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It’s always worth stressing that “billionaire” as a descriptor of “hedge fund investor” is common precisely because the billionaires in the space are so uncommon. Put another way, we hear a lot about the microscopically few hedge-fund billionaires, but rarely about the 99.99% of the would-be billionaires in the space who never reach such hallowed ground.

In a recent column for the Washington Post, Adam Lashinsky confidently asserted that “Borrowers will look back fondly on the era of low interest rates the way middle-aged people consider their youth: It was good while it lasted, but it’s not coming back.” Macro hedge fund managers who are also billionaires would give anything for even a fraction of Lashinsky’s certitude expressed from the sidelines.

The simple truth not grasped by the columnist is that accepted wisdom is generally what successful investors are swimming against. They generally achieve billionaire status via intrepid investments that give them brutal discomfort as they’re putting money to work.

It’s worth thinking about with certitude about the future of rates that extends well beyond Lashinsky. Supposedly those days are gone. Ok, but why? And how would Lashinsky have a clue? 

An interest rate is but a price. Historically the greatest instigator of lower prices has been high prices. What’s dear, and credit is relatively dear today, is a summons for more credit.

It’s worth adding that no one borrows money. Instead, they borrow what money can be exchanged for: real resources. Which is just a comment that credit is produced, not decreed by central bankers. Looking into the future, it’s predicted by major names of the Vinod Khosla and Elon Musk variety that machines that can do and think for us will handle 80% of 80% of jobs. Wow! Think about the latter with future rates in mind. 

For now, Lashinky asserts that credit was cheap beginning in 2008-2009, but for whom? Speaking of Musk again, he is presently the world’s richest man, but credit was never cheap for him beginning in 2008-09, and rarely after. His career has been defined by endless trips to near ruin due to an inability to access funds. What’s the riddle here? Lashinky tells us credit was so cheap? Was Musk just unaware? 

Glossed over by Lashinsky is that the low rates beginning in 2008-09 paradoxically signaled tight credit. No doubt banks were lending inexpensively, but only to the bluest of blue chips. Bank loans must perform, and when the economy is weak only the bulletproof can apply for loans. They borrow inexpensively because paying back the loan is a foregone conclusion.

Beyond blue chips, consider Silicon Valley. Lashinsky professes expertise there. He claims that its recent success has been a consequence of investors “borrowing cheap and spending willy nilly.” Supposedly the new rate environment will force investors to “scrutinize their decisions far more carefully.” Such a view is hard to take seriously.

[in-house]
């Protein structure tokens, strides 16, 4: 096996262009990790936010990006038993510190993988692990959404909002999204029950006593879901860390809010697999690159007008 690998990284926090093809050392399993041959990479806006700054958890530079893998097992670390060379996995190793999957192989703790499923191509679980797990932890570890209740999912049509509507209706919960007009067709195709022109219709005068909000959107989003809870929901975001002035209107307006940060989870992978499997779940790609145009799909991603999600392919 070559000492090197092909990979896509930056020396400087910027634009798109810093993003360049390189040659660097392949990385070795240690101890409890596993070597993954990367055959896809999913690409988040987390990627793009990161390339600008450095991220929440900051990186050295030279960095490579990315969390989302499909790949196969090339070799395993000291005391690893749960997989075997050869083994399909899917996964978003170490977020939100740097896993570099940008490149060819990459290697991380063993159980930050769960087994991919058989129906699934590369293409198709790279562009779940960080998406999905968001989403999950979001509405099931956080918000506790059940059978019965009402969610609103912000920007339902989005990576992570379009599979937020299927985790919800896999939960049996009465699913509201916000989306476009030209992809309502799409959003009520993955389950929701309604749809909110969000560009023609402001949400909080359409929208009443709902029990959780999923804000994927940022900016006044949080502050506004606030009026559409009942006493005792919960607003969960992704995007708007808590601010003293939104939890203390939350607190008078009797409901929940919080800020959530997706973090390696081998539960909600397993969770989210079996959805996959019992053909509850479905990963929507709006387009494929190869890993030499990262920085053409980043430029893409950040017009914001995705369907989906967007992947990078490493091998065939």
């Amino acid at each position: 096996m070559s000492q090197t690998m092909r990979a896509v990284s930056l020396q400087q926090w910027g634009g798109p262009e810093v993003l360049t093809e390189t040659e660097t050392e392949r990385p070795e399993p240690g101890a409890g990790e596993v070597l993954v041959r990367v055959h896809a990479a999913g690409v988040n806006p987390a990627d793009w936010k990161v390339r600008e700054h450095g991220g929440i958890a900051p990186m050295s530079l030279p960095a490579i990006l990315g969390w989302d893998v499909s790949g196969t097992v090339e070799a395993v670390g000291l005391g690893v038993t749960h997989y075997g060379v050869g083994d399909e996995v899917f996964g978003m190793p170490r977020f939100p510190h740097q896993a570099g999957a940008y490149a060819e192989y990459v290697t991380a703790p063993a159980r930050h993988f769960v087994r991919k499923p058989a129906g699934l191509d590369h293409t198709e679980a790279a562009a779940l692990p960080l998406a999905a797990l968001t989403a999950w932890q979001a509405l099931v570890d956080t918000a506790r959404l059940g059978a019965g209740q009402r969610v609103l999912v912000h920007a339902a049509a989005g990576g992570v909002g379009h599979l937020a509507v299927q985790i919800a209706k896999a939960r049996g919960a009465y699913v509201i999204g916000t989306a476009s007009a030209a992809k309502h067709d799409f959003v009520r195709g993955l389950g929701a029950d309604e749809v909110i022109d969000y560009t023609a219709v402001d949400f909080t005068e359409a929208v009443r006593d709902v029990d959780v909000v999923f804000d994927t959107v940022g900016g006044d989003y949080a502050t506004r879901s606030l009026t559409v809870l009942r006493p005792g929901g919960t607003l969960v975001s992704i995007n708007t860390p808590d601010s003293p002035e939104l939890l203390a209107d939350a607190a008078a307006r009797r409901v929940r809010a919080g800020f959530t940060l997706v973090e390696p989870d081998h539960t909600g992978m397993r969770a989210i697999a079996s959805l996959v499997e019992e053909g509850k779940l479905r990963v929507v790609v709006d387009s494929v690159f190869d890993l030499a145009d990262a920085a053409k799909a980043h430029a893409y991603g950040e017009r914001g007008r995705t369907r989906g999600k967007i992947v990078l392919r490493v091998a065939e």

Was there a technology boom in Japan thanks to the zero rates that have applied there since seemingly the early ‘90s? What about in Europe where its ECB mimicked the Federal Reserve? No, and no. Which should be a statement of the obvious.

Contra Lashsinky, rates of interest realistically don’t apply in Silicon Valley. How could they when just about every start-up funded fails? In which case there’s realistically no rate at which Valley startups can borrow. It’s all equity finance all the time. In other words, there’s no rate high enough to reflect the cost of capital in a locale that Lashinsky naively claims benefited from low rates. It didn’t.

If this is doubted, consider the enormous inflow of capital into AI companies in the 11 months since ChatGPT became a thing. $40 billion is the number being thrown around. But wait, rates have been rising and Lashinksy tells us rising rates shrink investment. Or maybe Lashinsky just doesn't know. As the surge of funds into AI reminds us, where there’s potential there’s abundant capital.

Which is just a reminder that Lashinkshy is talking more than he’s being reasonable. Searching for a story to match rate movements, he’s written the one written by seemingly everyone. Who cares if it doesn’t square with reality?

Still, readers might hold onto Lashinsky’s column. Please hold onto this one too. Since no one knows anything, the bet here is that if AI achieves even a fraction of its suggested potential, production will surge in concert with abundant resources on offer. Rates of interest will decline substantially to reflect this happy reality.  How ironic if the very AI that attracted copious funds amid a soaring rate environment proves the catalyst for massive increases in credit, and falling rates of interest. Rest assured that more than a few individuals in the hedge fund space will have billionaire added to their description if so.

John Tamny is editor of RealClearMarkets, President of the Parkview Institute, a senior fellow at the Market Institute, and a senior economic adviser to Applied Finance Advisors (www.appliedfinance.com). His latest book is The Money Confusion: How Illiteracy About Currencies and Inflation Sets the Stage For the Crypto Revolution.

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